Gauge and global symmetries in Chern-Simons/WZW correspondence

I am trying to understand how bulk gauge symmetry in 3d Chern-Simons theory becomes a global symmetry in the boundary 2d WZW theory. In particular, I am trying to understand the papers by Elitzur et al. and Moore and Seiberg. In these references, 3d nonabelian Chern-Simons theory with the classical action $$S=\frac{k}{4\pi}\int_{Y}\textrm{Tr}(A\wedge dA+\frac{2}{3}A\wedge A\wedge A)$$

is studied on a manifold $$Y$$ with boundary. In reference 2 (last paragraph of first page), Moore and Seiberg explain that to ensure the equations of motion are free from boundary terms, one needs to set one of the boundary components of the gauge field to be zero, since $$\delta S= \frac{k}{4\pi}\int_{\partial Y} \textrm{Tr}(\delta A\wedge A)+\frac{k}{2\pi}\int_Y\textrm{Tr}(\delta A\wedge F).$$ They then claim that "With these boundary conditions the functional integral is invariant only under gauge transformations which are one at the boundary." My first question is, why is this the case?

As a first step to getting WZW theory on the boundary, both references split $$Y$$ as $$\Sigma \times \mathbb{R}$$, and pick the boundary condition $$A_0=0$$, i.e., the component of $$A$$ along the time direction $$\mathbb{R}$$ vanishes.

Reference 1 then gives more detail (on page 110); they explain that "The symmetry of the theory IS the group of gauge transformations which do not change the boundary conditions. These are gauge transformations which are independent of time on the boundary. Only a subgroup of this group should be viewed as a gauge symmetry. This is the set of transformations which are one at the boundary. Time independent transformations on the boundary should be viewed as a global symmetry. My second question is, why should time independent transformations be viewed as a global symmetry?

Added note: If the time independent $$g$$ was independent of other coordinates on the boundary, it would be global, but this is not necessarily the case. Moreover, in the references, they do not require that the transformation be fixed to be considered global. For $$\Sigma=D$$ the boundary chiral WZW theory with group valued fields $$U$$ has a symmetry $$U\rightarrow \widetilde{V}(\varphi)UV(t)$$, where $$\widetilde{V}(\varphi)$$ is referred to as a global symmetry (see e.g. reference 1, equation 2.7). The reason given is that $$\widetilde{V}$$ does not go to one in the past and future, which I also am unclear about.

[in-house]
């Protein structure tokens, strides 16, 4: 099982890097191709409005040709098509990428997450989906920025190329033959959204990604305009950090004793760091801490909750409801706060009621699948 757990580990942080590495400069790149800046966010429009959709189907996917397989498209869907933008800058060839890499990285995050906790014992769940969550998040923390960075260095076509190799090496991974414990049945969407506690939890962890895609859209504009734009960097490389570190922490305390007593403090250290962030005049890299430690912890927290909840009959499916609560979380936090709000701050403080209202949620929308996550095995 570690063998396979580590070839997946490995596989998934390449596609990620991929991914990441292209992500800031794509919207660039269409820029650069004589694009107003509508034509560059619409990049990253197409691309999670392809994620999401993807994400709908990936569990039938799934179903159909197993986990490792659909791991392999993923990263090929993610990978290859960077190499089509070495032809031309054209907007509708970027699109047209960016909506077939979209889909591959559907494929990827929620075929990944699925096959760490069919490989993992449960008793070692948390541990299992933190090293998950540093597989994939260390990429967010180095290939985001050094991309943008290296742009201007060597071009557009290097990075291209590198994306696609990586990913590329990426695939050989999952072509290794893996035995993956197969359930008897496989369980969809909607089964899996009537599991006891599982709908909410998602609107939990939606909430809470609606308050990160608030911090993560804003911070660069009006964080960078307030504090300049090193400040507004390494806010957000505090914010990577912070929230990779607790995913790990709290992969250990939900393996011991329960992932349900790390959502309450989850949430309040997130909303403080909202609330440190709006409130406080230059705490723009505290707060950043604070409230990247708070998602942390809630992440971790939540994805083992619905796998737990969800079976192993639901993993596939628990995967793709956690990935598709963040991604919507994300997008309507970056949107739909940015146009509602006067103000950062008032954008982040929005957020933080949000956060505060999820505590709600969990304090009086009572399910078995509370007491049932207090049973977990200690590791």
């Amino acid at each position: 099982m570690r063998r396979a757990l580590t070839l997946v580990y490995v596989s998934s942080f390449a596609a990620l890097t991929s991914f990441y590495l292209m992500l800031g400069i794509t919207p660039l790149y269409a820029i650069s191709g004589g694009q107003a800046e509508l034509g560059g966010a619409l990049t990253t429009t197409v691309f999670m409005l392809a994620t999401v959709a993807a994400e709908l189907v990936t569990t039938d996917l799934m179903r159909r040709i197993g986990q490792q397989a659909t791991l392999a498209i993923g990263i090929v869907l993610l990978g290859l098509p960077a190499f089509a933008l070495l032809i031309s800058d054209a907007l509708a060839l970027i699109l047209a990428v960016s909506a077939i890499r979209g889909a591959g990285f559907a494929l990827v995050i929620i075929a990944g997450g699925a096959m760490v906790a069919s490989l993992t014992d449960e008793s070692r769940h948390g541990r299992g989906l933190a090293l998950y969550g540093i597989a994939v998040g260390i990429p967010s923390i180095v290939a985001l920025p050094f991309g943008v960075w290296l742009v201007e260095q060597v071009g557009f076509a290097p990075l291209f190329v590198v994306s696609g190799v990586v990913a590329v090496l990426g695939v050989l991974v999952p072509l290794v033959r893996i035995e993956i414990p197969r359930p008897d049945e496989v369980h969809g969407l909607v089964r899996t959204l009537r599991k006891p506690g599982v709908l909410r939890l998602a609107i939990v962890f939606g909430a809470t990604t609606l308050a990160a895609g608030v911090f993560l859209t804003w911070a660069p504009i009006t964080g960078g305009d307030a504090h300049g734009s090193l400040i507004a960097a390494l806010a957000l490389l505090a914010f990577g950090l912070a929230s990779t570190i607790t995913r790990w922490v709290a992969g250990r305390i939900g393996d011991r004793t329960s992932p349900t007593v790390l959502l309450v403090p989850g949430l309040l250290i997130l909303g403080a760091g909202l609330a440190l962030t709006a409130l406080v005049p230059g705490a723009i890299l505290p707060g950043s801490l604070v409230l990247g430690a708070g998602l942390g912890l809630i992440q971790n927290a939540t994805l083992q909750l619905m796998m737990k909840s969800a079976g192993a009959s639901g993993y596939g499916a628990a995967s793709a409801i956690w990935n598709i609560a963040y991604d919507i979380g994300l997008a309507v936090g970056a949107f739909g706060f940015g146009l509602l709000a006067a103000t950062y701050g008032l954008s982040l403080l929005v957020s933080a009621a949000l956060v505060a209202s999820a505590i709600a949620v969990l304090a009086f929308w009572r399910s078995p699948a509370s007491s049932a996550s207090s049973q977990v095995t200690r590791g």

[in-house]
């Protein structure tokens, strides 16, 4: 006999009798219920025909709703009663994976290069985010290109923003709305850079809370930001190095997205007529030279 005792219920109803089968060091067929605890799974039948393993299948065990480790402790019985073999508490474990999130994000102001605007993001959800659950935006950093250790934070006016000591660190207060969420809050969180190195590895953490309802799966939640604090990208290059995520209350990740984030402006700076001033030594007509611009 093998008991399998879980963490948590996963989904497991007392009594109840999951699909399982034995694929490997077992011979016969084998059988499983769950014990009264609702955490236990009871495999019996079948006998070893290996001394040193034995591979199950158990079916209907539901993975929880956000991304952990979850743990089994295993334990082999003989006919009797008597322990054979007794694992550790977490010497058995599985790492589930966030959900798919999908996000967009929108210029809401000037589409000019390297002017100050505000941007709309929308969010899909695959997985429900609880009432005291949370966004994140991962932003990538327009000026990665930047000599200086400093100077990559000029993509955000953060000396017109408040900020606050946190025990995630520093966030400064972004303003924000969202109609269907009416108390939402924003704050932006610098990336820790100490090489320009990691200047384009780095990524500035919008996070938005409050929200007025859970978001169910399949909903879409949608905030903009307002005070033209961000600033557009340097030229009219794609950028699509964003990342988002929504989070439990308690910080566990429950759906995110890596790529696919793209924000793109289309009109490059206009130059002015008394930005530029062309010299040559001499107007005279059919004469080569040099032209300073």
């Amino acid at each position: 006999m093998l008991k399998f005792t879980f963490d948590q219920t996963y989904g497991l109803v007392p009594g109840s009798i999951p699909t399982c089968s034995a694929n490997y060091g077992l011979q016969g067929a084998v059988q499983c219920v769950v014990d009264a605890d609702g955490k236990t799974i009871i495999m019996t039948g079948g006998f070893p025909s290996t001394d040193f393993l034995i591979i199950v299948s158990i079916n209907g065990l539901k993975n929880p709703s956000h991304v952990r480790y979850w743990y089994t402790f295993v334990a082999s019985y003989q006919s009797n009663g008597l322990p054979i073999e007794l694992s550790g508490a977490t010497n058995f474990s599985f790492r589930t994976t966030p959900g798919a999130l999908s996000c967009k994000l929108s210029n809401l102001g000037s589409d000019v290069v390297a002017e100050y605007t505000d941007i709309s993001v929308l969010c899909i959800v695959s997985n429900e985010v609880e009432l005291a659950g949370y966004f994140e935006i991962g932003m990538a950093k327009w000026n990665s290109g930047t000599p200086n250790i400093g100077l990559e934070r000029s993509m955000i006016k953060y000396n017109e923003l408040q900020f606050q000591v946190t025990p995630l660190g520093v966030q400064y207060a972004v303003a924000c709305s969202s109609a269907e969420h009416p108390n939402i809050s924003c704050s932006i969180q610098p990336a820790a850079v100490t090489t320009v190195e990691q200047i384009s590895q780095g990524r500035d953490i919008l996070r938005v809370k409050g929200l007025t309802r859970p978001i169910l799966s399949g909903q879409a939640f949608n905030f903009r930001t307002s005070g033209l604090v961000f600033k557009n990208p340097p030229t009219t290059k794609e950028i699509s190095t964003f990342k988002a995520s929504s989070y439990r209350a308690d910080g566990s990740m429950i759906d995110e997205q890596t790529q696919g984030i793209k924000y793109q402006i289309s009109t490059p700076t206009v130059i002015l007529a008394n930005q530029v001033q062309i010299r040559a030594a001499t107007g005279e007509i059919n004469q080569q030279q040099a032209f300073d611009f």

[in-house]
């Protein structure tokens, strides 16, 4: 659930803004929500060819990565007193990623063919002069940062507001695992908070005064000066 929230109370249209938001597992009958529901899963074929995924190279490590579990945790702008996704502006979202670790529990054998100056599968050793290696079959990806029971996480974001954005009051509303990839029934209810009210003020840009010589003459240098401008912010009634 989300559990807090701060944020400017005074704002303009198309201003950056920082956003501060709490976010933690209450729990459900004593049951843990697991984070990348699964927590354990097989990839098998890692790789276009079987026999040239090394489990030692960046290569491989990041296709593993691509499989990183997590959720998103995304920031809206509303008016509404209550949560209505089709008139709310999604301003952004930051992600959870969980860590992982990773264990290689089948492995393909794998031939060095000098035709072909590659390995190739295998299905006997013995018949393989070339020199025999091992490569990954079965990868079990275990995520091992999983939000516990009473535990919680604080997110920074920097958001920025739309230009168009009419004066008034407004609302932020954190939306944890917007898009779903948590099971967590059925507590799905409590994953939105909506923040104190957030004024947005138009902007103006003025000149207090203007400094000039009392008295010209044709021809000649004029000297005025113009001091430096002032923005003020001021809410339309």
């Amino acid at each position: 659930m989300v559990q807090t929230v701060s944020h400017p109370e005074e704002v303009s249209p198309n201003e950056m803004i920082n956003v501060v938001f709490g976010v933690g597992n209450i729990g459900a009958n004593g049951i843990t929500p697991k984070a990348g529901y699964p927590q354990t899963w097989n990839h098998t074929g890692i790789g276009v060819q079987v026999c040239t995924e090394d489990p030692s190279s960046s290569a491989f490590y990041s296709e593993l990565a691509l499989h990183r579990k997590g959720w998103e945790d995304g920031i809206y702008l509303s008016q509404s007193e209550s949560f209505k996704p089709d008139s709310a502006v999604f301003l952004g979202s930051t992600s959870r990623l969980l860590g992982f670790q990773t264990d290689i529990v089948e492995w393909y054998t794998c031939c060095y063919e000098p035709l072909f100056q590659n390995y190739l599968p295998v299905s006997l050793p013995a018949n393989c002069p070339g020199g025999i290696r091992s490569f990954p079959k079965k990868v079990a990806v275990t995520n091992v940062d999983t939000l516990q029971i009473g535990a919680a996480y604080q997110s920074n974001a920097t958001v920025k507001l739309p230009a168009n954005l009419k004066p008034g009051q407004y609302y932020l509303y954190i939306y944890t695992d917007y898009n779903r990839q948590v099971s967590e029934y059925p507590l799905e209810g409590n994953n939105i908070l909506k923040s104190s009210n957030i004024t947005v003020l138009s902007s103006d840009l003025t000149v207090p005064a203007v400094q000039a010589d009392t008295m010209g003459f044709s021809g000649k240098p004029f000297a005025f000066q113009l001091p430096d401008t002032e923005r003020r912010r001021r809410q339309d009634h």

Attempted solution: Let us choose the simple case of $$\Sigma=D$$, the disk, with polar coordinates $$r$$ and $$\varphi$$. A variation of $$S$$ under a large gauge transformation generated by $$g\in SU(N)$$, i.e., $$A\rightarrow g A g^{-1}-dg g ^{-1}$$ gives $$$$S\rightarrow S+ \frac{k}{4\pi}\int d^3x\bigg(\epsilon^{ijk}\partial_j\textrm{Tr}(\partial_igg^{-1}A_k)+\frac{1}{3}\epsilon^{ijk}\textrm{Tr}(g^{-1}\partial_{i}gg^{-1}\partial_{j}gg^{-1}\partial_{k}g)\bigg).$$$$ Now, using the boundary condition $$A_0=0$$ and restricting $$g$$ such that $$\partial_0g=0$$ at the boundary, the first term vanishes via Stoke's theorem. The second term does not vanish in general, but I believe if we choose the gauge transformations to approach the same value at the boundary of $$D\times \mathbb{R}$$ (which makes it equivalent to the $$Y=S^3$$ case), then since $$\pi_3(SU(N))=\mathbb{Z}$$, the second term integrates to $$2\pi k n$$ for $$n\in \mathbb{Z}$$, which leads to a trivial phase in the path integral. (I've referred to page 182 of Tong's notes extensively here.)

However, I do not see why we must choose the gauge transformations to approach one at the boundary, but not some other fixed value. Furthermore, I do not see why general time independent transformations should be viewed as a global symmetry.

• If the only allowed transformations are some fixed time independent $g$ on the boundary, isn't that basically the definition of a global symmetry (on the boundary)? – octonion Mar 30 at 21:02
• If the time independent $g$ was independent of other coordinates, then yes, it would be global, but this is not necessarily the case. In the references, they do not require that the transformation be fixed to be considered global. For $\Sigma=D$ the boundary chiral WZW theory with group valued fields $U$ has a symmetry $U\rightarrow \widetilde{V}(\varphi)UV(t)$, where $\widetilde{V}(\varphi)$ is referred to as a global symmetry. – Mtheorist Mar 31 at 4:05
• Might ocnsider this paper. – Cosmas Zachos Apr 2 at 19:03